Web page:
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James A. Germann, Eduardo Martínez-Enríquez, M. Carmen Martínez-García, Irene E. Kochevar, Susana Marcos; Corneal Collagen Ordering After In Vivo Rose Bengal and Riboflavin Cross-Linking. Invest. Ophthalmol. Vis. Sci. 2020;61(3):28. doi: https://doi.org/10.1167/iovs.61.3.28.
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Photoactivated cornea collagen cross-linking (CXL) increases corneal stiffness by initiating formation of covalent bonds between stromal proteins. Because CXL depends on diffusion to distribute the photoinitiator, a gradient of CXL efficiency with depth is expected that may affect the degree of stromal collagen organization. We used second harmonic generation (SHG) microscopy to investigate the differences in stromal collagen organization in rabbit eyes after corneal CXL in vivo as a function of depth and time after surgery.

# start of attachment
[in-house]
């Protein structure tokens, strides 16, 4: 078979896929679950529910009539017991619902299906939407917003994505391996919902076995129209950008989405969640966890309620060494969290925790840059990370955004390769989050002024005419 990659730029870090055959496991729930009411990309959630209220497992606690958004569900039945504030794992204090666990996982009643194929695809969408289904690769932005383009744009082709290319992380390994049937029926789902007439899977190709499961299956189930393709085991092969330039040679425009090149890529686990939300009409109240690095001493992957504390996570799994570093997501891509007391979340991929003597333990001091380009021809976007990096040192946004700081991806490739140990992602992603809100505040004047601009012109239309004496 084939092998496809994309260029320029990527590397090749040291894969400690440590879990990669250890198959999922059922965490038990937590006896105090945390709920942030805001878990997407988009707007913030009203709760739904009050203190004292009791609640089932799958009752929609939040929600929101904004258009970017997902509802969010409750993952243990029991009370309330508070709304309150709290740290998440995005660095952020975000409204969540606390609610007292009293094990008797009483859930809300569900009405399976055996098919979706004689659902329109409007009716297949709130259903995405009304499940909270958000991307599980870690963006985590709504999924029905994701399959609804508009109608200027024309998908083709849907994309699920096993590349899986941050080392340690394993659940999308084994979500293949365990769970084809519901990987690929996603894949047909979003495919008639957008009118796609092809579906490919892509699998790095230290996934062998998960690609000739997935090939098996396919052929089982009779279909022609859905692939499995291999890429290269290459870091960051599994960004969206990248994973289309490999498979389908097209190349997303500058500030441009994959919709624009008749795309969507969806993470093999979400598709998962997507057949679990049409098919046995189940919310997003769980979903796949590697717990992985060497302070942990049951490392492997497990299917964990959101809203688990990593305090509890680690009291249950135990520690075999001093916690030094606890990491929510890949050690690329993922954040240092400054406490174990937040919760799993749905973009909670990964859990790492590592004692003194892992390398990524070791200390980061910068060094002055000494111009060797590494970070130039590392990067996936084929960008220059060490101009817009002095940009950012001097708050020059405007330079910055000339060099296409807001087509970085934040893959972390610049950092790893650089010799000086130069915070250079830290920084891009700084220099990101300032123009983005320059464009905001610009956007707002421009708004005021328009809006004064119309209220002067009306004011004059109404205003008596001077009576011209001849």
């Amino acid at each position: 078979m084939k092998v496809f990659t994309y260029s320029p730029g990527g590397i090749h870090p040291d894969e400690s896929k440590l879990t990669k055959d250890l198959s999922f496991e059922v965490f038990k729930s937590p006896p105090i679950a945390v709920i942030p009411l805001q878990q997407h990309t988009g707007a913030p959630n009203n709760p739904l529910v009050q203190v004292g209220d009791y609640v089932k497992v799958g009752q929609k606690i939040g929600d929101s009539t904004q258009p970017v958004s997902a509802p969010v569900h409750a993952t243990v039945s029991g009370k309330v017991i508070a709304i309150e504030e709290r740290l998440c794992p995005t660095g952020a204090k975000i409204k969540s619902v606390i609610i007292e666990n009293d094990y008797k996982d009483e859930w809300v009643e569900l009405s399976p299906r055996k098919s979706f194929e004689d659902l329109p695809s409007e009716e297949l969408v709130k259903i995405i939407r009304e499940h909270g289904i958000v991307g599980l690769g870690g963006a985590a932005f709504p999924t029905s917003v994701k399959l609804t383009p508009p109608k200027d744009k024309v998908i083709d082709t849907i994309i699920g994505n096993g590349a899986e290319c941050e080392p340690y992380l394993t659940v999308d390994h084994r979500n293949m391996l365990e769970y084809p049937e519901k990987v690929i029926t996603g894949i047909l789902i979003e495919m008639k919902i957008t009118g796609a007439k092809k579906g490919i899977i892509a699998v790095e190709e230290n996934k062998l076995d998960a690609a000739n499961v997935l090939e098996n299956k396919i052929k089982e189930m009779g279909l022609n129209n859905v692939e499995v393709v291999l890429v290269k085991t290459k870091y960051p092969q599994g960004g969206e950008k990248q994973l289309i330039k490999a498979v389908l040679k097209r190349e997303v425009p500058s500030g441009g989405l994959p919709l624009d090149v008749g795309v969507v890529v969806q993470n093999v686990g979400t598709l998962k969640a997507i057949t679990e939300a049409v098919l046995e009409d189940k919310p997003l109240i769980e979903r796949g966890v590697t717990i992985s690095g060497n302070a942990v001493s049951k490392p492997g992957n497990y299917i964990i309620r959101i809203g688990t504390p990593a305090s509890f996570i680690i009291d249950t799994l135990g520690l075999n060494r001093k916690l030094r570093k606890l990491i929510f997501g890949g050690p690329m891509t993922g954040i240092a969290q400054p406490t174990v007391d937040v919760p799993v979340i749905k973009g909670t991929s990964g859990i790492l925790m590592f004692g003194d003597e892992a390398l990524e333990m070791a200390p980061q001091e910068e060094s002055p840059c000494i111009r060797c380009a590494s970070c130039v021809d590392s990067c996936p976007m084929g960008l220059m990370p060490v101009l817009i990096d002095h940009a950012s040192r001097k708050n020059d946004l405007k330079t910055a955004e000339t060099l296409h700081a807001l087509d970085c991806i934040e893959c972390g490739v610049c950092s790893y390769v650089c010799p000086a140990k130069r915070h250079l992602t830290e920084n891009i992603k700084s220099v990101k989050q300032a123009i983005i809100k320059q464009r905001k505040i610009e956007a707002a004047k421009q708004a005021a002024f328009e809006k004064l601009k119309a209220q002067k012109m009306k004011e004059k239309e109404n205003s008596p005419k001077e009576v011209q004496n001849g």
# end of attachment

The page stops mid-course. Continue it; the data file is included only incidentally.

Rabbit corneas were treated in vivo with either riboflavin/UV radiation (UVX) or Rose Bengal/green light (RGX) and evaluated 1 and 2 months after CXL. Collagen fibers were imaged with a custom-built SHG scanning microscope through the central cornea (350 µm depth, 225 × 225 µm en face images). The order coefficient (OC), a metric for collagen organization, and total SHG signal were computed for each depth and compared between treatments.
OC values of CXL-treated corneas were larger than untreated corneas by 27% and 20% after 1 month and 38% and 33% after 2 months for the RGX and UVX, respectively. RGX OC values were larger than UVX OC values by 3% and 5% at 1 and 2 months. The SHG signal was higher in CXL corneas than untreated corneas, both at 1 and 2 months after surgery, by 18% and 26% and 1% and 10% for RGX and UVX, respectively.
Increased OC corresponded with increased collagen fiber organization in CXL corneas. Changes in collagen organization parallel reported temporal changes in cornea stiffness after CXL and also, surprisingly, are detected deeper in the stroma than the regions stiffened by collagen cross-links.
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